His mythological painting was also considerably ahead of its time: see, for instance, the wonderful Jupiter and Io (1531-32, Kunsthistorisches Museum, Vienna). In addition, he was responsible for some of the best Renaissance drawings in Italy.

Madonna of the Long Neck (1535)
Church of S. Maria del Servi, Parma.
By Parmigianino.

Parmigianino (1503–1540)

After Correggio, the most important Emilian painter of the first half of the cinquecento was the equally shortlived Parmigianino. Although the chronological heir to Correggio, he moved in a different direction during his mature period, becoming one of the greatest Mannerist artists of the day. Marked by icy lighting, elongated forms, and distorted spatial effects, his style of Mannerist painting possessed a certain offbeat emotional intensity, often accompanied by erotic undertones. In 1524, his early career in Rome was cut short by the sack of the city by foreign troops in 1527. Between the years 1527 and 1539, he worked first in Bologna and then again in Parma, creating a quantity of altarpiece art and other religious paintings, including his masterpiece Madonna with the Long Neck (1535, Uffizi) for the church of S. Maria del Servi, Parma. His unique style Like Correggio he was also a master of drawing, deploying a range of techniques and different media for preparatory studies as well as independent works that had a significant impact on the development of preliminary designs for printmaking, in Italy and elsewhere.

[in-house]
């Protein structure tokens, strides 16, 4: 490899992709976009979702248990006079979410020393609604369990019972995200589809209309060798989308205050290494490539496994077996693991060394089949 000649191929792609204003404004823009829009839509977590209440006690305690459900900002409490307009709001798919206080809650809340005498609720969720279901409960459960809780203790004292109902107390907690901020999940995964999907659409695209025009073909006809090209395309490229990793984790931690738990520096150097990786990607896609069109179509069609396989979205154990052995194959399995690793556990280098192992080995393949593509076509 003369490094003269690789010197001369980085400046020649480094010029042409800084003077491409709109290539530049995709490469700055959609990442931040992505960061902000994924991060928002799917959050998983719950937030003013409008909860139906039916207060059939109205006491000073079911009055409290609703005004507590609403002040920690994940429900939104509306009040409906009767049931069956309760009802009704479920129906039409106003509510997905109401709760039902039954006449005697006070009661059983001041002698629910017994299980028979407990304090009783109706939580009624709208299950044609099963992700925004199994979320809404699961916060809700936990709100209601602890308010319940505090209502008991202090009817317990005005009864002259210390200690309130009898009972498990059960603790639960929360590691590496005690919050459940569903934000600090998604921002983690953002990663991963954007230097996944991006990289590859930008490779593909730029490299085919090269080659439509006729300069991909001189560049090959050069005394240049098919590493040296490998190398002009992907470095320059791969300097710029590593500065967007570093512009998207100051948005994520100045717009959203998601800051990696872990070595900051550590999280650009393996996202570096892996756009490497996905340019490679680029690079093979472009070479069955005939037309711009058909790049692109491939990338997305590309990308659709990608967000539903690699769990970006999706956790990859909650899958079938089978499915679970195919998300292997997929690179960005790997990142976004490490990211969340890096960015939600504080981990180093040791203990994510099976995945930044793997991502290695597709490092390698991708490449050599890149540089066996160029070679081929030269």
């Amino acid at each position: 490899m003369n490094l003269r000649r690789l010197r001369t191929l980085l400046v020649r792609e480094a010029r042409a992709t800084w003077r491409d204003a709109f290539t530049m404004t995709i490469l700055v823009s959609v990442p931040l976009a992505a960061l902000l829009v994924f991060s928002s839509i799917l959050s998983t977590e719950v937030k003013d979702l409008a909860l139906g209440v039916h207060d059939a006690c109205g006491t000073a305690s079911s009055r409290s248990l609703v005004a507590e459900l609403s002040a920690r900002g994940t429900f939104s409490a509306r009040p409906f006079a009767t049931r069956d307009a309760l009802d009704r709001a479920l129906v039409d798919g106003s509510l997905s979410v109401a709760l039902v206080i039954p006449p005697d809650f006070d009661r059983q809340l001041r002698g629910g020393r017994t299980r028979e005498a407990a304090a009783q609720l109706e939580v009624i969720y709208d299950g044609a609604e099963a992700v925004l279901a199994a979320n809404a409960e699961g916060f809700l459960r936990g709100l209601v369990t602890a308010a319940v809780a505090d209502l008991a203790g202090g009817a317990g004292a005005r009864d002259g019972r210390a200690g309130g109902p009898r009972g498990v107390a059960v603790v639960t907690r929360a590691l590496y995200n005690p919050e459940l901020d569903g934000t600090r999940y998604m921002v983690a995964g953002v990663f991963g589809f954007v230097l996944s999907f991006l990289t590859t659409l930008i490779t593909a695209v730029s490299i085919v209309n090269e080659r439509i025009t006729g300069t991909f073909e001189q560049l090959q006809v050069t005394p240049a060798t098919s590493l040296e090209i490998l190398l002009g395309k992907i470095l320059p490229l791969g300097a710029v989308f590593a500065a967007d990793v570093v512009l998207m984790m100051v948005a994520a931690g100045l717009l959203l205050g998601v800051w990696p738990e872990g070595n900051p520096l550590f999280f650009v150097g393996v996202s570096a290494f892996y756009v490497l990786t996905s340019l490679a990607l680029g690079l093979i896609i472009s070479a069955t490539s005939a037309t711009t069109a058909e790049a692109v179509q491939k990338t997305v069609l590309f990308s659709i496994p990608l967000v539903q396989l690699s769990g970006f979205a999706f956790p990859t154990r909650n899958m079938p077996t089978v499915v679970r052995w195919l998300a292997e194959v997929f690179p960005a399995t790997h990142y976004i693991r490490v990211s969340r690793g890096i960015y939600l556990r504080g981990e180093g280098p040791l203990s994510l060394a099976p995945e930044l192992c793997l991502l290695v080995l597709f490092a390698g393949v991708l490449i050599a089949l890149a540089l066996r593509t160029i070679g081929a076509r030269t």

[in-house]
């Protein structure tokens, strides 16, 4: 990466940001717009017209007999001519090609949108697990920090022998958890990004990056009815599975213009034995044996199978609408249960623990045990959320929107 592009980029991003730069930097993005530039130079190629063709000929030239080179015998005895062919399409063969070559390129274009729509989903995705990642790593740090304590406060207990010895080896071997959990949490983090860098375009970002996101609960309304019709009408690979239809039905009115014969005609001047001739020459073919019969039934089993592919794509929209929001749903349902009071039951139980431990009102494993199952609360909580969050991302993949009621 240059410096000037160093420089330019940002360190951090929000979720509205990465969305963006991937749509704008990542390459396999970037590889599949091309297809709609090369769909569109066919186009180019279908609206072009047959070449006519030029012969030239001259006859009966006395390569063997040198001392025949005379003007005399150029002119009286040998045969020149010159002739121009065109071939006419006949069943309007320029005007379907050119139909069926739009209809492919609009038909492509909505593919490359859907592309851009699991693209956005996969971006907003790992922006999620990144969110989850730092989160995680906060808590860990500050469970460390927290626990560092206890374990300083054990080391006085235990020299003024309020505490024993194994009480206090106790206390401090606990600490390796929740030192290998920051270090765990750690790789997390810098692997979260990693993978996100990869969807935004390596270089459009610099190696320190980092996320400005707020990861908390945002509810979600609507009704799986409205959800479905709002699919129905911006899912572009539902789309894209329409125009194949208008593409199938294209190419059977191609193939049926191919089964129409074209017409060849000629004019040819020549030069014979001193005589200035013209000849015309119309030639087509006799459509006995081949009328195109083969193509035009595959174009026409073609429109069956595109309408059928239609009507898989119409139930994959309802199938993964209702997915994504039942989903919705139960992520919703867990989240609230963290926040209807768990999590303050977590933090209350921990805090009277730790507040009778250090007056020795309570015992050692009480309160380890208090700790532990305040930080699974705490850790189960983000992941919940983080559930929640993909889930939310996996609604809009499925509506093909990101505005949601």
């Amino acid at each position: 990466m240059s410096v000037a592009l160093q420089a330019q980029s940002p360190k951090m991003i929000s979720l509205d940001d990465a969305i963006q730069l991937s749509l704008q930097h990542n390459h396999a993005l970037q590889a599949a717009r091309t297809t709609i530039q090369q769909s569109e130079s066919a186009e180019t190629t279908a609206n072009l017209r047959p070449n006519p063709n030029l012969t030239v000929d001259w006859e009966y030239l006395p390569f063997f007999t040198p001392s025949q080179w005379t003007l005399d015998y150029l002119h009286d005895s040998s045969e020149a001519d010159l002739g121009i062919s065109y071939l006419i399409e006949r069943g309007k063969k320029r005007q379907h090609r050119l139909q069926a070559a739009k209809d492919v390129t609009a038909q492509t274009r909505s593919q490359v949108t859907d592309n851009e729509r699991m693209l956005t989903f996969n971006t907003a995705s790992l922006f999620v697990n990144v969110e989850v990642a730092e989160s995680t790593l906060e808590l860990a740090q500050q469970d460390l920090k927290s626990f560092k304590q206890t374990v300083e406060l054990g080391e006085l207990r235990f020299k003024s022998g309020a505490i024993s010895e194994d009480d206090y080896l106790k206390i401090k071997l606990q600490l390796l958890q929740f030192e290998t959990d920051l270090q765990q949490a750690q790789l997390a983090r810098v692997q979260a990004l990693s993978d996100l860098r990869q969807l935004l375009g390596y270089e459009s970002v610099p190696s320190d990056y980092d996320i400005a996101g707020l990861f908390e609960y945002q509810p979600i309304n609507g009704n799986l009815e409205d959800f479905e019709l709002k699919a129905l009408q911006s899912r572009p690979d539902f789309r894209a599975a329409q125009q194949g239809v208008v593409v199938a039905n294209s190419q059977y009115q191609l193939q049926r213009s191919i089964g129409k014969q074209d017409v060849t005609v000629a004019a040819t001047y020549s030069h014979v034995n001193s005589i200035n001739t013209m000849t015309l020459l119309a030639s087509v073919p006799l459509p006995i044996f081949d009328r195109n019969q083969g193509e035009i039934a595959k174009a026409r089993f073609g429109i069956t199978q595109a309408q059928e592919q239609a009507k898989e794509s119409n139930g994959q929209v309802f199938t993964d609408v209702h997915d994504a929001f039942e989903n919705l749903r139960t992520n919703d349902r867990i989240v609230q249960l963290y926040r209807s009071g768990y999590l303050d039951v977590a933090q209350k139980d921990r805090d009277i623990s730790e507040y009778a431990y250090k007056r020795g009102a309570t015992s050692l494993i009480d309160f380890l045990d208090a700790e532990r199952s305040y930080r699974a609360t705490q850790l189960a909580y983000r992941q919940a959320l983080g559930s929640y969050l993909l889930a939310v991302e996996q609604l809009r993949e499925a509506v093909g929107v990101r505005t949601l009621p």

Largely as a result of the groundbreaking artistry of Correggio and Parmigianino, Parma became a crucial influence in the evolution of Mannerism and Catholic Counter-Reformation art of the 16th century.

Other artists active in Parma include: Bertolino de'Grossi, noted for his 15th century frescoes in the Capella del Comune and the Valeri Chapel, Parma Cathedral; Luchino Bianchini, noted for his works in the Cathedral Sacristy; Michelangelo Anselmi (1492-1554), noted for his decorations in San Giovanni Evangelista, and an altarpiece in the cathedral; and Girolamo Mazzola Bedoli (1500-69), noted for his "Christ, Mary, Saints, and Angels in Glory" (1538-44) which decorates the apse cupola of the duomo.


• For details of art styles, see: History of Art Timeline.
• For a quick guide to specific styles, see: Art Movements.
• For more about Renaissance painting in northern Italy, see: Homepage.